You have certainly already experienced situations in your daily work where resources were wasted – and not only energy or money, but any kind of resources that contribute to value creation. Some examples are labour, technology, infrastructure, energy, space, transport, know-how, etc. Because waste is always associated with unnecessary costs, companies strive to minimize it as much as possible. Process-oriented lean management provides a remedy here, as all work processes are made clear and optimized.

Use tools and methods in a goal-oriented way

Value stream analysis

One method that offers support in optimization of processes is value stream analysis. The value stream, i.e. all steps, staff and resources involved in the creation of the end product, is visualized. Admittedly, this involves a lot of work. But the visualization provides a good overview and helps you with the initial findings and conclusions. Think about how long the different processes take, how much time is needed for the work steps and where delays or waste occur. It’s important to note that the approach here must be fact-oriented. Opinions and assumptions can distort the initial situation.

PDCA cycle

A simple but effective model for continuous improvement is the PDCA cycle. PDCA is short for plan-do-check-act. The process is repeated over and over again and builds on the newly gained knowledge. As such, the model fits in perfectly with lean principles.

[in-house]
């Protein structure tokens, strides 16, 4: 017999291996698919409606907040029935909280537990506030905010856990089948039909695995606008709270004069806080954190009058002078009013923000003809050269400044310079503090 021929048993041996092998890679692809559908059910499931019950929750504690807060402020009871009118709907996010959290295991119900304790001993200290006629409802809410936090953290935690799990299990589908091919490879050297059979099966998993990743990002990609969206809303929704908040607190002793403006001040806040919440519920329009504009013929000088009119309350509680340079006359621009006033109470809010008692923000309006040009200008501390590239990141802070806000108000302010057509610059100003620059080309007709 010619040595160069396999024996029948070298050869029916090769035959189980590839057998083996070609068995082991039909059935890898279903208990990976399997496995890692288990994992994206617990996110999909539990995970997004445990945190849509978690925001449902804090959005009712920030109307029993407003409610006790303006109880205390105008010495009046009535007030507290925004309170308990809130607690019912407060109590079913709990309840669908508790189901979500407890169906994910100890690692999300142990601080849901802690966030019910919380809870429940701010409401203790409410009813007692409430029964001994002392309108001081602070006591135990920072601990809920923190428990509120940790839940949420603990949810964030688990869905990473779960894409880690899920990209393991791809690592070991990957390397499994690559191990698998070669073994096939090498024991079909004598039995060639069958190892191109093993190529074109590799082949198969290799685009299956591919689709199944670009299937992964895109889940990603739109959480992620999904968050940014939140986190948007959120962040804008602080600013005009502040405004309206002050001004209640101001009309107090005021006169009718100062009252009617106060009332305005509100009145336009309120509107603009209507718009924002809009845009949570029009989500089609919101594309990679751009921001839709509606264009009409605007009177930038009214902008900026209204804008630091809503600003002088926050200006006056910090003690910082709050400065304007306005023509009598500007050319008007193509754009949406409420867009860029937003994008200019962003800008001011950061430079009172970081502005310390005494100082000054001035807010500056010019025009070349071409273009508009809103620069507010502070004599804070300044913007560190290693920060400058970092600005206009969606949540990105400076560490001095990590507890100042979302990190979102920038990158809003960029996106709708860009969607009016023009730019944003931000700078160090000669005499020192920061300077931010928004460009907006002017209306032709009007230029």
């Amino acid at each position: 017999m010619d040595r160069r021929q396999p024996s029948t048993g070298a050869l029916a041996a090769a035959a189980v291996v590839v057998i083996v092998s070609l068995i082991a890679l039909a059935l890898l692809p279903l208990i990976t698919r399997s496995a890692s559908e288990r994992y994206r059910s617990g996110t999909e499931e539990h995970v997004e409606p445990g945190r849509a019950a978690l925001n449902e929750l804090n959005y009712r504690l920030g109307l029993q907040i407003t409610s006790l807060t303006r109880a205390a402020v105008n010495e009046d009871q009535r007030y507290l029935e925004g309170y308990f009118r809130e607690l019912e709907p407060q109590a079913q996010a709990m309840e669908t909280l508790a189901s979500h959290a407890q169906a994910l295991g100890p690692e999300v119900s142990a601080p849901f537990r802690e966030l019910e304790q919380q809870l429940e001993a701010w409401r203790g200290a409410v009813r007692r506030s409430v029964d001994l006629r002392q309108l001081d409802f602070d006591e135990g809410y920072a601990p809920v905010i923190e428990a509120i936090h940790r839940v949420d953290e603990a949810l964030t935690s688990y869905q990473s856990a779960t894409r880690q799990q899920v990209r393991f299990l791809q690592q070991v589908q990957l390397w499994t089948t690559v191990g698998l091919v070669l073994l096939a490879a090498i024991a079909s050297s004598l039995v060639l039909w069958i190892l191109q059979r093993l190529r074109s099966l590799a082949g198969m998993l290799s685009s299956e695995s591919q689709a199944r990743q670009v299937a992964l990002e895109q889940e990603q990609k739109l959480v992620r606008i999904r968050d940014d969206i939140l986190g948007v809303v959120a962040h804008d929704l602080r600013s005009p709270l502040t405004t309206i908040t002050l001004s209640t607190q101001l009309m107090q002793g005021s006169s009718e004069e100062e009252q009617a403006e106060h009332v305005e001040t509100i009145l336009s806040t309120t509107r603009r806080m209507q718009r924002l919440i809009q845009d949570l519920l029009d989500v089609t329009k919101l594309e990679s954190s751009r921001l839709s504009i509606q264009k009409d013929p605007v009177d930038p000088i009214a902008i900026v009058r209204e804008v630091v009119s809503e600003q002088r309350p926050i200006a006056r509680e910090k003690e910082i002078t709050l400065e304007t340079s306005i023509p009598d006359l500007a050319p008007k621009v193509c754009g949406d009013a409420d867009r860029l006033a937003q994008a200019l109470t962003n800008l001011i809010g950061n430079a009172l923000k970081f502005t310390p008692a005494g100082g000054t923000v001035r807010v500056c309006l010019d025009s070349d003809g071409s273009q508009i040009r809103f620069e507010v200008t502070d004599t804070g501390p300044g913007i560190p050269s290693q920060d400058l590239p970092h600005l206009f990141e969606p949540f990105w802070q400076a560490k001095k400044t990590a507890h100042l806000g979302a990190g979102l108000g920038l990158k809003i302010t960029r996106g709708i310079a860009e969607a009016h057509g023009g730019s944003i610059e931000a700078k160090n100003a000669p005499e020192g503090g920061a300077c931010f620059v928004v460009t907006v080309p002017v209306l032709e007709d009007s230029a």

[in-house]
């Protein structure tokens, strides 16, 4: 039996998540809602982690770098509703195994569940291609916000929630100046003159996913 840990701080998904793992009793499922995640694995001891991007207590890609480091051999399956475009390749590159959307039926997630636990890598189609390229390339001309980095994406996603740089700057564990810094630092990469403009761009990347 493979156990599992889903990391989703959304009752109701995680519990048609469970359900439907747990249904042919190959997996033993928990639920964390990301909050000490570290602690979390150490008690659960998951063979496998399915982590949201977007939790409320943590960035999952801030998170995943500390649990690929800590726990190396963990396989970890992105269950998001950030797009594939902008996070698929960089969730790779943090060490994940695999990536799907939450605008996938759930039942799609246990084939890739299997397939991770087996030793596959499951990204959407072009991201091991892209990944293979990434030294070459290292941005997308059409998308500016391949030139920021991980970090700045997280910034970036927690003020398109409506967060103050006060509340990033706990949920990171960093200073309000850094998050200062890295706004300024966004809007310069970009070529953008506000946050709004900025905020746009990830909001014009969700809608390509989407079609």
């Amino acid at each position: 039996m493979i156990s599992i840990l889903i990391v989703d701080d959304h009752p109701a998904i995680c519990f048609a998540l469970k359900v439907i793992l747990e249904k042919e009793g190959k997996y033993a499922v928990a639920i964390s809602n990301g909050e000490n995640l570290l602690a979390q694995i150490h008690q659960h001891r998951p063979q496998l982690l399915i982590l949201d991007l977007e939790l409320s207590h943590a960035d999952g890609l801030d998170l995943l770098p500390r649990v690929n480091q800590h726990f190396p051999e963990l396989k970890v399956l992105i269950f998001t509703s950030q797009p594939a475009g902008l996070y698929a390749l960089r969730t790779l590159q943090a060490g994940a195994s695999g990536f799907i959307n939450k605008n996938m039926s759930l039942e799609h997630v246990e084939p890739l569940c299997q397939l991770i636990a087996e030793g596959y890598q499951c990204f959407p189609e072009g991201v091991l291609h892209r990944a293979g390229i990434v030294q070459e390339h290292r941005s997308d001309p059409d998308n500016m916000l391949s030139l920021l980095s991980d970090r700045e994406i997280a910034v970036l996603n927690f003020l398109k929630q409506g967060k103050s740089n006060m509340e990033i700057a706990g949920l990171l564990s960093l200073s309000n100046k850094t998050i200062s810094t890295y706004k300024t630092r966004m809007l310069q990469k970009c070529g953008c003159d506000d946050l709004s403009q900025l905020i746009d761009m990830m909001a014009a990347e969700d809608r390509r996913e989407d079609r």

• Planning is the first step in the process. Here you define the core problem, determine what resources you need and what solution and goals you are aiming for. When it comes to large-scale planning, it makes sense to divide the planning up into individual steps so as to proceed in a structured and coordinated manner. The procedure should be clear to all involved.


  • The plan is now implemented. It’s important that everyone knows what their responsibilities, tasks and competencies are. If unexpected situations arise, it’s easier to find a solution.

  • The greatest potential is found in the check phase. Check the plan against the implementation and identify any deviations. Did something not work? If yes, why not?

  • You now know the results and the background and can react to them. Once you have achieved all the goals, you can adopt the plan. If not, adapt it where necessary before starting the next round.

Other tools

Specific tools can also help companies streamline their processes. PostFinance for example offers the Cash & Multibanking Tool (CMT) and various accounts receivable solutions to help you keep your finances under control at all times without much effort.

Change doesn’t happen overnight

Lean management has clear advantages and is very popular. However, companies should be aware that it’s not a one-size-fits-all solution, and it should be applied and adapted to the specific situation. To become leaner, the company must rethink things in a way that goes beyond pure optimization of processes. It can be helpful to pick the low hanging fruit first by implementing lean management in sub-areas that are easy to improve and enable quick successes. From here, the approach can be rolled out step by step as far as required.

This page has an average rating of %r out of 5 stars based on a total of %t ratings
You can rate this page from one to five stars. Five stars is the best rating.
Thank you for your rating
Rate this article

This might interest you too